Want to learn more about Chris “Fox” Wallace? Learn about his poker history here:

Where is your original hometown, and where do you call home now?

I was raised in various cities all over the state of Michigan. I left Michigan for Minnesota in 1997. I split my time now between Vegas and Minnesota depending on the weather.

Where specifically are we most likely to see you playing cards these days?

The Wynn or Caesars, though I’m spending so much time launching my new tour that I haven’t played much since the WSOP.

When and how did you start playing poker?

I played home games with friends for pocket change for years in Ann Arbor, but I didn’t get serious about poker until my pal Adam Stemple loaned me a few books and got me started playing Holdem. Six months later I quit my job.

When and how did you decide to play poker professionally/seriously?

I really decided right from the start. I was playing Blackjack for part of my living, so playing cards for money wasn’t strange to me. I was a guitar builder and developed an allergy to the exotic hardwoods I was working with so I was suddenly without a career or any way to make a living. I asked Adam about playing poker for a living, and after that conversation I decided that I wanted to be a professional poker player. I started driving a cab to pay the bills and studying constantly. I was determined to make a living playing poker before I had even played my first hand of Texas Holdem.

What do you consider your proudest poker achievements?

Surviving Black Friday. My bankroll was decimated and my primary source of income was gone. I hit the road and found the softest tournament fields and the best cash games and stayed in cheap hotels grinding it out. It took over a year to have a comfortable bankroll, and I spent 8 months of that year on the road, but I did it. There is a lot of luck in winning a big tournament, but surviving Black Friday the way I did was all about hard work, so I’m really proud of it.

The bracelet is obviously a big one too. If I could pick one tournament to win, it would always have been the $10k HORSE. Since I started playing poker I have always thought that was the one to win and after playing HORSE for so many years online, it was the one I wanted.

When and how did you start coaching others?

In 2005 I was writing a blog for pocketfives.com and some people started asking about coaching. I spent a few months learning about education and how people learn and then started taking students. I mostly coached sit and go strategy back then. One of my students turned into a serious grinder and made over a hundred thousand dollars playing single table tournaments on Poker Stars in 2008. Since then I have helped a lot of people turn pro or semi-pro and I’m very proud of what my students have accomplished.

What is your coaching specialty? Do you consider yourself a ‘specialist’ in any games, and if so, please say which games and why.

I feel like I can coach anything and my focus is always on the money. I can’t teach you how to have more fun, but I can help you make more money. I have a lot of mixed game students, but my no-limit cash and tournament students have also done very well. My strength is in helping students figure out how they learn the best and then finding ways for them to make money with the games they like and in ways that fit where they live and what hours they can play.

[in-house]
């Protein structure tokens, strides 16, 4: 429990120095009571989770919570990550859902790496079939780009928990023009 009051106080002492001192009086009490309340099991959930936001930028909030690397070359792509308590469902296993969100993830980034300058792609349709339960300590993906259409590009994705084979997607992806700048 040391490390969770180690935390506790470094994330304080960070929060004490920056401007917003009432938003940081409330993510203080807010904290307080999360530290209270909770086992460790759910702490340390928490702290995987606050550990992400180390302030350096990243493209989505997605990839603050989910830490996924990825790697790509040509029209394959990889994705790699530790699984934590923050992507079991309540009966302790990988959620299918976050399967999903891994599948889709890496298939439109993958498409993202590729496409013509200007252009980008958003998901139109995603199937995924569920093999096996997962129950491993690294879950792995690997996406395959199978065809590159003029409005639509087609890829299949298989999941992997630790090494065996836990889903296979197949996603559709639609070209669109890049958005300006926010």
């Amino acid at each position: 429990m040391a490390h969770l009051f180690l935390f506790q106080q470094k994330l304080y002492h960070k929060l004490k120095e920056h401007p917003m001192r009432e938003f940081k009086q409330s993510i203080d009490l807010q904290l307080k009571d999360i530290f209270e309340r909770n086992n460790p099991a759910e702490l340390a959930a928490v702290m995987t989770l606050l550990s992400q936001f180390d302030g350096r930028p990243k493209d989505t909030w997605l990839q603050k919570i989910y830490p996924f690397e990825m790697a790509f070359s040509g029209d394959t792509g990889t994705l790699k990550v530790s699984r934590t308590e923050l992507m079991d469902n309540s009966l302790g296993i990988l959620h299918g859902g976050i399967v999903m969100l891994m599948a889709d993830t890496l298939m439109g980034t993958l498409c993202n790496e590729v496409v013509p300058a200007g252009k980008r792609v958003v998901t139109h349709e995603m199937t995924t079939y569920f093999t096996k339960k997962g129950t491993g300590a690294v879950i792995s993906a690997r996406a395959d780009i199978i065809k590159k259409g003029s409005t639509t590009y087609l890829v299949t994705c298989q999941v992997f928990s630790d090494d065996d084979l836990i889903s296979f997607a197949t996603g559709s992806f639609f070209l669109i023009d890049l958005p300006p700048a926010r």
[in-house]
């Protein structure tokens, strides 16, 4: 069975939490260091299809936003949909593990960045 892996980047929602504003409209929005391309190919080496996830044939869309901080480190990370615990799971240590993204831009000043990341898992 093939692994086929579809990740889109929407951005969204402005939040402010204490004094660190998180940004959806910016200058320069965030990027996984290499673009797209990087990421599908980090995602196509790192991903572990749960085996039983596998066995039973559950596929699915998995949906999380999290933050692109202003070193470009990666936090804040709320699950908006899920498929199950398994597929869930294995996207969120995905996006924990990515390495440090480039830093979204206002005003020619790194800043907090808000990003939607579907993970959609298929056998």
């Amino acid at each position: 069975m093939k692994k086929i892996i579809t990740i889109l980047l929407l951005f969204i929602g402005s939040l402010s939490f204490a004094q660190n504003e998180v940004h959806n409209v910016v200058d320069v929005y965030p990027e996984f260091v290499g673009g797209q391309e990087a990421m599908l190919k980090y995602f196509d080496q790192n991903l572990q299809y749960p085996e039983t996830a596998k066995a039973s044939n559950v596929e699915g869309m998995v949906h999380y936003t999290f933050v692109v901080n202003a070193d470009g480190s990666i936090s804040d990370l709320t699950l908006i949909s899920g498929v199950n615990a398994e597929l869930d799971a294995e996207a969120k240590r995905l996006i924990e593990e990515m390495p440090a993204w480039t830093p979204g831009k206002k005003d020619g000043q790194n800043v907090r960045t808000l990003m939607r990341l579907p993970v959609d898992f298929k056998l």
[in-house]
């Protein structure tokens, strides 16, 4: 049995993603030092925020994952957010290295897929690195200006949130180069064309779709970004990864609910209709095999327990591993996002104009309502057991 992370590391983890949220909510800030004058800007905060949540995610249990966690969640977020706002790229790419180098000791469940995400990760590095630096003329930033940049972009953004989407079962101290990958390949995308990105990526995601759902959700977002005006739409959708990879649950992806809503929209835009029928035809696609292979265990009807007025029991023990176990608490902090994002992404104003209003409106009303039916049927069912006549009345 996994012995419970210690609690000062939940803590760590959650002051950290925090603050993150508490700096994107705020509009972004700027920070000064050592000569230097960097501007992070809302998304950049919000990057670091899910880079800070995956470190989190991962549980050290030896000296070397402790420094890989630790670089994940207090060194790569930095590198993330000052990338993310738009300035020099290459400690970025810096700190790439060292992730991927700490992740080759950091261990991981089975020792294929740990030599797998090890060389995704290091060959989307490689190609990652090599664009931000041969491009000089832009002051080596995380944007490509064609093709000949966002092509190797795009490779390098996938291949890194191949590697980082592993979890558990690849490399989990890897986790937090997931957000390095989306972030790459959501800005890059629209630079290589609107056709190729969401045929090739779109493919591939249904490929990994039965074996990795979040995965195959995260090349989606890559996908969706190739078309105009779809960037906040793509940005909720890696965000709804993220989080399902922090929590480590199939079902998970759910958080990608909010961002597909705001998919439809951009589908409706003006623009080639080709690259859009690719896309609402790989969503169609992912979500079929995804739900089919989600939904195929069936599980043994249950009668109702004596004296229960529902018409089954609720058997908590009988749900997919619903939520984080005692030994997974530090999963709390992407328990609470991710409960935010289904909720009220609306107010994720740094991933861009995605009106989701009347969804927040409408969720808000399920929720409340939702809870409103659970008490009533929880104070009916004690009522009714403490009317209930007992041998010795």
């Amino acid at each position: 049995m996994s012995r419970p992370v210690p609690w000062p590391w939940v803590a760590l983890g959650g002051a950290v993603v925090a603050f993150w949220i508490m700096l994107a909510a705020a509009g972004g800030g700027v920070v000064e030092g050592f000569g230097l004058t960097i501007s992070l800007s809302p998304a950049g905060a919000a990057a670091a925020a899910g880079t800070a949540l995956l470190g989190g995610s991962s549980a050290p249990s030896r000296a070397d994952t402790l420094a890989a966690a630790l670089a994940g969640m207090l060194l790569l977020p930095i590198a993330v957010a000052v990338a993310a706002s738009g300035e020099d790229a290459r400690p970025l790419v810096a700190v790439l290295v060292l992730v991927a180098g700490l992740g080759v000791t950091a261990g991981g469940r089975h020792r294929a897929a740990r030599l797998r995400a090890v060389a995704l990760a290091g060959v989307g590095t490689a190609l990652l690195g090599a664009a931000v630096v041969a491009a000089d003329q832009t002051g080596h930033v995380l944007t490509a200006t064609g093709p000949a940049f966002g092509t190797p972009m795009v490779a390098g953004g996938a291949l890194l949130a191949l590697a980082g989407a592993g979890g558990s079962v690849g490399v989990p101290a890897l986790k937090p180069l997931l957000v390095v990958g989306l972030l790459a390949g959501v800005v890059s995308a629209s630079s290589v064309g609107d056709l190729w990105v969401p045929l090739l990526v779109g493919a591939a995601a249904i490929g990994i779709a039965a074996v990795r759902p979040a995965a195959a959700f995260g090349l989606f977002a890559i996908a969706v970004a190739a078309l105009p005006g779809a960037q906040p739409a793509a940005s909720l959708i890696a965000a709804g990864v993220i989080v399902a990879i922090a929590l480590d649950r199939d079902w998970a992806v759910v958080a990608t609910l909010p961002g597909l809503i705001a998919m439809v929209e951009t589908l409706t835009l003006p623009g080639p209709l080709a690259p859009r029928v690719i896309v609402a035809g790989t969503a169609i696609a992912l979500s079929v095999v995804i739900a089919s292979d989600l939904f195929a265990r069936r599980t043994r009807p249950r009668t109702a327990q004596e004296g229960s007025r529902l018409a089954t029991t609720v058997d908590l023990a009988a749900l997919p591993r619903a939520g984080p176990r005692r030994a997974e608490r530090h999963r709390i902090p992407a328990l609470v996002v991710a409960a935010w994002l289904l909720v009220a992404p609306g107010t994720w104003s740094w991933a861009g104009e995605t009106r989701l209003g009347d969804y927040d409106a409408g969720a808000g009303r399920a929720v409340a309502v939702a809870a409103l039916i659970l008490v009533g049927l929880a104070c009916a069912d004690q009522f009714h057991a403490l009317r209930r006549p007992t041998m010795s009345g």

What is your goal in providing coaching through Red Chip Poker? What do you hope to achieve for our members?

I want to mix it up. Mixed games, tilt control, bankroll management, anything that a poker player needs to know that isn’t already covered. I’m hoping that I can broaden the spectrum of videos and coaching available on Red Chip and learn some things too!

Please share a coaching success story with us:

I have a student who has been taking lessons on and off for a number of years. He has probably taken around 100 hours of coaching, which is the highest amount of time I have with any student. He plays $2-5 no-limit holdem for a living in California now, and makes significantly more money than he did in his job. I know that I helped him learn to make a better living, but I also saw a big jump in his confidence as a person when he was able to make a living on his own simply because he studied hard and played well.

Do you have a professional career / background outside of poker?

I do some writing, and I just launched NextLevel.poker, a poker tour that will be coming to venues all over the world soon, but poker is my primary source of income.

What are your favorite hobbies and pursuits outside of poker?

I love hiking and photography. Traveling to new places to take pictures is my favorite non-poker activity.

Have you written any poker books?

Yes, you can find them here: www.nolimitsbook.com

Anything else you can think of?

My blog is at foxpoker.com and my twitter handle is @foxpokerfox. I’m getting pretty serious about photography and I run the Next Level Poker Tour. My girlfriend is Jordan Handrich, a poker pro and attorney who works for Verstandig Law, the gambler’s law firm that represents many poker pros.


Rapid Fire Fun Questions:

Favorite color: Blue

Favorite starting hand: Aces in holdem, 345sss in Stud/8

Favorite poker room: Anywhere in the Caribbean

Last song you listened to: Old Friend by Derek Trucks and Warren Haynes (youtube it)

Waffles or pancakes: Damn, don’t make me choose. Pancakes if they are really good. Pancakes have a higher ceiling but a lower floor. Way more variance in pancakes. The corn pancake at Tom’s Urban 24 in Vegas is the nuts.

Favorite drink: Corona

Favorite thing to cook: Rainbow Trout cooked in butter.

Do you have a lucky object?: Yes, my work ethic.

Favorite board game: Cards Against Humanity